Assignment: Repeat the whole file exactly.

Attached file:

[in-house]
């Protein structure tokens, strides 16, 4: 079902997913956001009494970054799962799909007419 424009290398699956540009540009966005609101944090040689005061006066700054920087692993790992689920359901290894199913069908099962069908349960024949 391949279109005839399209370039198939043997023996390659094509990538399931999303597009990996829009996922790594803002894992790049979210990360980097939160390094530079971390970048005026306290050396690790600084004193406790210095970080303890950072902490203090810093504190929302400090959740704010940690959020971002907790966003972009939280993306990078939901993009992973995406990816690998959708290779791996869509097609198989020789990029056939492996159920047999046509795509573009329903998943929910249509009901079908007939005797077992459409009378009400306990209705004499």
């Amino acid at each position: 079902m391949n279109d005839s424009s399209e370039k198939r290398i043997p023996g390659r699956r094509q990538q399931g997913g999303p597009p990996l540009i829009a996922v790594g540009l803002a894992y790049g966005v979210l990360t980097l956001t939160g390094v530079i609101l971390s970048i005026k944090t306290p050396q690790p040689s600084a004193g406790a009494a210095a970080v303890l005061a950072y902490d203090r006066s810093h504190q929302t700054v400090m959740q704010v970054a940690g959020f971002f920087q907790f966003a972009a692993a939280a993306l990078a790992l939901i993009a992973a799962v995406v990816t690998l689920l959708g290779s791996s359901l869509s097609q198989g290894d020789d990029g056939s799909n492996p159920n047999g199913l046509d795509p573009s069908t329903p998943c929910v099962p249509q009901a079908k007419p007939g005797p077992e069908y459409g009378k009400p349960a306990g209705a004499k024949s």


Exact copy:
[in-house]
């Protein structure tokens, strides 16, 4: 079902997913956001009494970054799962799909007419 424009290398699956540009540009966005609101944090040689005061006066700054920087692993790992689920359901290894199913069908099962069908349960024949 391949279109005839399209370039198939043997023996390659094509990538399931999303597009990996829009996922790594803002894992790049979210990360980097939160390094530079971390970048005026306290050396690790600084004193406790210095970080303890950072902490203090810093504190929302400090959740704010940690959020971002907790966003972009939280993306990078939901993009992973995406990816690998959708290779791996869509097609198989020789990029056939492996159920047999046509795509573009329903998943929910249509009901079908007939005797077992459409009378009400306990209705004499």
């Amino acid at each position: 079902m391949n279109d005839s424009s399209e370039k198939r290398i043997p023996g390659r699956r094509q990538q399931g997913g999303p597009p990996l540009i829009a996922v790594g540009l803002a894992y790049g966005v979210l990360t980097l956001t939160g390094v530079i609101l971390s970048i005026k944090t306290p050396q690790p040689s600084a004193g406790a009494a210095a970080v303890l005061a950072y902490d203090r006066s810093h504190q929302t700054v400090m959740q704010v970054a940690g959020f971002f920087q907790f966003a972009a692993a939280a993306l990078a790992l939901i993009a992973a799962v995406v990816t690998l689920l959708g290779s791996s359901l869509s097609q198989g290894d020789d990029g056939s799909n492996p159920n047999g199913l046509d795509p573009s069908t329903p998943c929910v099962p249509q009901a079908k007419p007939g005797p077992e069908y459409g009378k009400p349960a306990g209705a004499k024949s």